Case law: Employer knowing employee had right to work in UK could not dismiss him for failure to produce paperwork

Employers who know or believe an employee has the right to work in the UK, but still carry out a right to work check, should take advice before disciplining or dismissing the employer if they do not produce documents showing a right to work.

An employer knew that a Jamaican employee had the right to live and work in the UK and was not subject to immigration control. The employer's construction of the law was that, even if an employee had the right to live and work in the UK, he still had to produce documents above and beyond a passport. When it therefore carried out 'right to work' checks it asked him to produce such documents. He refused to produce documentation beyond a passport on grounds that his right to live and work in the UK meant the additional documentation was not required, and it would cost him too much to obtain it.

The employer suspended him without pay, then dismissed him.

The Employment Appeal Tribunal (EAT) ruled that his dismissal was unfair - the employer's view of the law had been wrong. As immigration control did not apply to the employee, there was no requirement for the employer to carry out an immigration check on him. It was simply that, if it did, it would not be subject to a penalty if his employment actually turned out to be illegal.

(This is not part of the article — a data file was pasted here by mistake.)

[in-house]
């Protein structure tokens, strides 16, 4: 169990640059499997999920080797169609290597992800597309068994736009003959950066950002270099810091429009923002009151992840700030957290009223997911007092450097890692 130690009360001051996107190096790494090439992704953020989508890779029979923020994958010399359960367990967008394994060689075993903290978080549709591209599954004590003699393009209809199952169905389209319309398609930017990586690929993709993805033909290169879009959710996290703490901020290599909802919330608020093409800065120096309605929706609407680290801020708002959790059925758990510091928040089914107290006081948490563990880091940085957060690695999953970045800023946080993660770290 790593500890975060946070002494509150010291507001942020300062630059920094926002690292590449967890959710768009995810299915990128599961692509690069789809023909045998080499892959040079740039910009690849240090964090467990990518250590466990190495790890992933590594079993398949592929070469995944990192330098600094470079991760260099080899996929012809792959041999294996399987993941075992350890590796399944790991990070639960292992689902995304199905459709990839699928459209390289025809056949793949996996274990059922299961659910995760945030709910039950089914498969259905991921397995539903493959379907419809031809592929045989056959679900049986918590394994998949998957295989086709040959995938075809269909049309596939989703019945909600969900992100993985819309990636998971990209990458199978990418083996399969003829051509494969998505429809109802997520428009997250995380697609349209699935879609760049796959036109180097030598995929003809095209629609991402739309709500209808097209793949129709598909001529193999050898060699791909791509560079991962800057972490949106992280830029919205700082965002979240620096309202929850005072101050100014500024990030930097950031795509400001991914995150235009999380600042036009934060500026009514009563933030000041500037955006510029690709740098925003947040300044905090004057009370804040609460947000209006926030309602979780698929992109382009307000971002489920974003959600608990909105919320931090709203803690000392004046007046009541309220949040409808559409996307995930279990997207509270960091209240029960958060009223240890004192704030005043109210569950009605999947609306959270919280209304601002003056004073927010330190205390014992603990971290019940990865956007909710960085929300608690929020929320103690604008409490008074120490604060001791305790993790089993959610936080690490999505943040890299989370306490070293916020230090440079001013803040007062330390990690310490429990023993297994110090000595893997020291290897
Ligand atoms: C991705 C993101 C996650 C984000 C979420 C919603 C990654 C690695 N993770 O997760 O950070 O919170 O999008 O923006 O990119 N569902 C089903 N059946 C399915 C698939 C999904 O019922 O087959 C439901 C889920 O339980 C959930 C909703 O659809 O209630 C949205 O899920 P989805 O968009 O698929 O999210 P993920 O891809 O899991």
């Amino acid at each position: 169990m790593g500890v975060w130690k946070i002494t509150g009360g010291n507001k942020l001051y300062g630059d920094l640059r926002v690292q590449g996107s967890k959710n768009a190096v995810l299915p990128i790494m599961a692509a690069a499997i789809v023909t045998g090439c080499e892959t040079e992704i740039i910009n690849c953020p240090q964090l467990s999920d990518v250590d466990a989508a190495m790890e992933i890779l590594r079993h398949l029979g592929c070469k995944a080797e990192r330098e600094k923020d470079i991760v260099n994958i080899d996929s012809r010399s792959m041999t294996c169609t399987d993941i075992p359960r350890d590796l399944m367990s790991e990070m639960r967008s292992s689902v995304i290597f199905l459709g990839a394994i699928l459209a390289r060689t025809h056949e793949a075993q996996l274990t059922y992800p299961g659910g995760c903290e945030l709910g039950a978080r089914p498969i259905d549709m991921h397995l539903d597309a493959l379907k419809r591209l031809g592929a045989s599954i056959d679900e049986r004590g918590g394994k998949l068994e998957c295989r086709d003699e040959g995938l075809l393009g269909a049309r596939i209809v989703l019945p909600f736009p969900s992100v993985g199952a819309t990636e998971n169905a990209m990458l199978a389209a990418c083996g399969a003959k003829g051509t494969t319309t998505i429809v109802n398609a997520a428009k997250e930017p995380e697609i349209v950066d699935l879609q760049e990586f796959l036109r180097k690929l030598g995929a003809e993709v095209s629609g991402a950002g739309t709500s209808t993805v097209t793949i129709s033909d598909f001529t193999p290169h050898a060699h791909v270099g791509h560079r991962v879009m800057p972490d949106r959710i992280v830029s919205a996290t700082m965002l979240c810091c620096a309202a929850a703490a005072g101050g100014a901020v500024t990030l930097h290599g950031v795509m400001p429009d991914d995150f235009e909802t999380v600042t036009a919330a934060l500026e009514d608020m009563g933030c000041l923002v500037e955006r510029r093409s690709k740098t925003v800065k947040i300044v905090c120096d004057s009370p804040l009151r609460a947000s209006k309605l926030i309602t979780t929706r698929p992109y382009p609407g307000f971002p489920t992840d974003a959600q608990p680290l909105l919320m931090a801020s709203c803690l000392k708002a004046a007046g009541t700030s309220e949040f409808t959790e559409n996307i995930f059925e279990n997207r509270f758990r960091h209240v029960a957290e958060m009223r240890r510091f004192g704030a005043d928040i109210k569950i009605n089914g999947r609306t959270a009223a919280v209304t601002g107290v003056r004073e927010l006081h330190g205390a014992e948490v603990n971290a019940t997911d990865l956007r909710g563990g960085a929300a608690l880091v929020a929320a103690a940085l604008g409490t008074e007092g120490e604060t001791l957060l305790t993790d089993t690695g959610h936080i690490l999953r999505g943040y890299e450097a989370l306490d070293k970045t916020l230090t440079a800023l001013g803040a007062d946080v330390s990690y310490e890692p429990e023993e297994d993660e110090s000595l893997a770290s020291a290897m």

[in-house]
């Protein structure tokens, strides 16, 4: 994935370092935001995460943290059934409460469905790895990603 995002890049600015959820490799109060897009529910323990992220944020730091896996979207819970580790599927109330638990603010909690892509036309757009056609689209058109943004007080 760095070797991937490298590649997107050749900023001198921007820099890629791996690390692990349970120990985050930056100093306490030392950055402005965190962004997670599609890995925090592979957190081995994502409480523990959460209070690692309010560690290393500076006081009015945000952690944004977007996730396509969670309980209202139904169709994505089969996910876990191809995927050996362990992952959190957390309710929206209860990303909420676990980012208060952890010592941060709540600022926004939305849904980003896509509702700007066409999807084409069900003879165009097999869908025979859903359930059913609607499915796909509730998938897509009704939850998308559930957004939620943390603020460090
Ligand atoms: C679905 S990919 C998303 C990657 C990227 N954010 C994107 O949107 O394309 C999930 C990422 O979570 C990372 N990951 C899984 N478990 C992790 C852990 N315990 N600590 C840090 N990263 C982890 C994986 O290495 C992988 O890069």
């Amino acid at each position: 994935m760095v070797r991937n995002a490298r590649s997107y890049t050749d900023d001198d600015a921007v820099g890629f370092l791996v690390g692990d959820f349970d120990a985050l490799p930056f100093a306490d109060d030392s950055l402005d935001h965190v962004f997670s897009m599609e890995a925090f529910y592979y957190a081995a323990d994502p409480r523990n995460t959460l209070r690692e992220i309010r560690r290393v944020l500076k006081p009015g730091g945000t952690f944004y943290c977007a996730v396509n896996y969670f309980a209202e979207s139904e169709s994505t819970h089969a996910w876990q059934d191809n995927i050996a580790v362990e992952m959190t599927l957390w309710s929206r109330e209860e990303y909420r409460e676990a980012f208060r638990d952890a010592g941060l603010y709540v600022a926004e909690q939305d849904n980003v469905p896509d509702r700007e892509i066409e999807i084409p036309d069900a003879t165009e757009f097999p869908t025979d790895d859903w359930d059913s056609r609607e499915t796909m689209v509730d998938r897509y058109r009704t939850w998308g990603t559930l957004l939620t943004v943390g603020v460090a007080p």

The EAT ruled that it was therefore unfair to dismiss him because he failed to produce documentation over and above his passport. However, it said that it would have been fair to dismiss him if the employer had genuinely (but wrongly) believed that the employee was working illegally. It remitted the case back to the Employment Tribunal to consider this point.

Operative date

  • Now

Recommendation

  • Employers who know or believe an employee has the right to work in the UK but carry out a right to work check anyway, should take advice before disciplining or dismissing them if they are unable to produce relevant documents showing the right to work

Case ref: Baker v Abellio London UKEAT/0250/16/LA

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